Update on the American Diabetes Association's 77th Sessions

June 16, 2017

The American Diabetes Association's 77th Scientific Sessions, the largest diabetes research conference of the year, was held June 9-13 in San Diego, California. The JDCA tracked the conference with the purpose of identifying advancements and news related to T1D Practical Cure research.

The conference featured 2,234 research abstracts (summaries of key research findings) and 262 formal presentations. Overall, the majority of conference discussion was focused on type 2 diabetes. Among research abstracts, the JDCA counted 398 that specifically addressed type 1 diabetes directly – about 12% of the total. Among formal presentations, the JDCA counted 34 that directly addressed type 1 diabetes - about 13% of the total. 

Compared to 2016, there was an increase in T1D research abstracts (210 in 2016 to 398 in 2017) and a decrease in formal presentations (66 in 2016 to 34 in 2017). There was also a noticeable decline in the number of cure-related topics and updates as compared to 2016.

Practical Cure Projects

Only two Practical Cure projects were addressed during the conference:

  • BCG: Presented a poster in a general session updating the phase II trial with data showing an increase in Tregs, an intended outcome of exposure to BCG. However, no evidence was presented linking this Treg increase to cure-related metrics such as C-peptide or a reduction in external insulin. Despite the lack of cure-related data, this project is receiving a relatively large amount of press coverage, most of which describe BCG as an imminent cure.
  • T-Rex/Caladrius: Took part in a panel titled Therapy for Type 1 Diabetes-Short Treatment for Durable Benefit. There was no news related to active clinical trials and the panel appeared to only provide background information on the current study.

Other Noteworthy T1D Research Topics

Three T1D topics stood out in terms of the amount of conference focus and media coverage they received. They are as follows:

Many Companies Making Progress on Closed-Loop 'AP'  
Most of the major companies developing closed-loop systems showed posters that revealed ongoing improvements in blood glucose monitoring accuracy and overall glucose control. Several companies provided updates on their closed-loop systems including Medtronic, Tandem, Insulet, and Bigfoot, among others.

One noteworthy piece of news related to the closed-loop AP came from Senseonics, who applied for FDA approval for an implantable CGM that can last 90 days without needing replacement.

Currently, the only closed-loop AP that has market approval from the FDA is the Medtronic 670G. All other devices still remain years away from market approval. The cloosed-loop updates shared at the conference included incremental improvements, as opposed to advances towards market approval.  The competitive landscape of closed-loop devices remains very much the same as we reported in our AP report in January of 2017 (Click here to view).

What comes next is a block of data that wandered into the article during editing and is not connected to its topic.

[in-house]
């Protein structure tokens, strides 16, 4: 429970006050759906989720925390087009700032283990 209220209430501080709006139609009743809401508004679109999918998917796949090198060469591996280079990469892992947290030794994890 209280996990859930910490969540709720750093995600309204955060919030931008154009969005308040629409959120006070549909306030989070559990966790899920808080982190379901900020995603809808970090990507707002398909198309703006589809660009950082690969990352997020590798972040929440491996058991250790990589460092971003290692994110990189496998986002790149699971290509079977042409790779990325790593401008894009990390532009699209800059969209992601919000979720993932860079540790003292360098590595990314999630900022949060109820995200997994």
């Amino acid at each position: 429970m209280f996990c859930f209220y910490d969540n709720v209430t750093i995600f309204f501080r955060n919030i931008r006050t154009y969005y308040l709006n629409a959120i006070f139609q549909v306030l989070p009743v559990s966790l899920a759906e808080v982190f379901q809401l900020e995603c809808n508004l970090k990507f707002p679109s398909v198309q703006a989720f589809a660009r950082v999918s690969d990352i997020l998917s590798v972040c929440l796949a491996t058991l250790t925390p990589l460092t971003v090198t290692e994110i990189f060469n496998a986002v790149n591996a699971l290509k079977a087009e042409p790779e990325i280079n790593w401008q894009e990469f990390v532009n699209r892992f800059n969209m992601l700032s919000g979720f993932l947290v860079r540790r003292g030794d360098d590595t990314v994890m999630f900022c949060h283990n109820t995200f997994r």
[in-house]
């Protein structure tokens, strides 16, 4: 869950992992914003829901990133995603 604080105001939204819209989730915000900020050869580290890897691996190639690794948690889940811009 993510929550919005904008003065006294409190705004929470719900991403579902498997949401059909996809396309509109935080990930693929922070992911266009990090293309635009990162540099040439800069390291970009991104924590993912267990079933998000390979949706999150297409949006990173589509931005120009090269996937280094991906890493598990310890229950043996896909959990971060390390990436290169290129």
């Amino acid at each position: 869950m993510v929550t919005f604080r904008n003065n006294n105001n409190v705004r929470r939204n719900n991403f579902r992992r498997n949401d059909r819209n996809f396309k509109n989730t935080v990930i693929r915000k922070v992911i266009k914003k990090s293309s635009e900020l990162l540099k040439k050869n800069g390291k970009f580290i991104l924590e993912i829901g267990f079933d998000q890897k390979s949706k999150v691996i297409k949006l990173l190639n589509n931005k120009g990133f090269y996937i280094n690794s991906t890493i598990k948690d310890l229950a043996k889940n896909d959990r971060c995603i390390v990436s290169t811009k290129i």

Mixed Results for Early-Onset, Pre-diabetes, and Prevention Studies

  • DIAPREV-IT is one of the first research projects to test a treatment to prevent the progression of T1D in people who test positively for auto-immune markers but do not yet have T1D or show any symptoms. Phase II research trial results showed that the treatment had no impact on slowing the disease progression, a disappointing result.
  • A Benaroya Research Institute Phase II trial testing an oral crystal insulin supplement in a 55 person trial of people in early stages of T1D showed a 31-month delay in time to development of T1D, delaying the disease but not preventing or reversing it. A 31-month delay should be seen as a relatively positive result and highlights this as a good area for future study.
  • A 428-person study using the T2D drug Metaformin to delay disease progression in people recently diagnosed with T1D was not successful. Metaformin had no impact on the progression of the disease.
  • Gleevac, an oral drug used to manage leukemia, found modest results in 67 early onset adult test subjects in decreasing insulin need. This trial remains years away from FDA approval.

Shelf-stable Glucagon Progressing Slowly
Several glucagon trials reported results. All of the projects noted below are focusing on creating a glucagon that is stable at room temperatures and does not require refrigeration. If successful, this will provide a valuable benefit for treating severe hypoglycemia and would be a key factor enabling a dual-hormone closed-loop 'AP'. None of these projects appear close to receiving FDA market approval.

  • Xeris Pharmaceuticals: Presented 3 posters, including data from a glucagon pen which stays stable at room temperature and resolved hypoglycemic symptoms in a median time of 20 minutes.In Phase II human trials. No information presented on expected timetable to move into Phase III.
  • BRIEF-Zealand Pharma: Showed positive results from a phase II trial testing their glucagon formulation, dasiglucagon, as a treatment of severe hypoglycemia. In phase II human trials.
  • Adocia: A biopharmaceutical company from France showed results from an in vitro trial testing a glucagon formulation being designed for both duel-AP use and hyperglycemic events. This has not progressed into animal testing.

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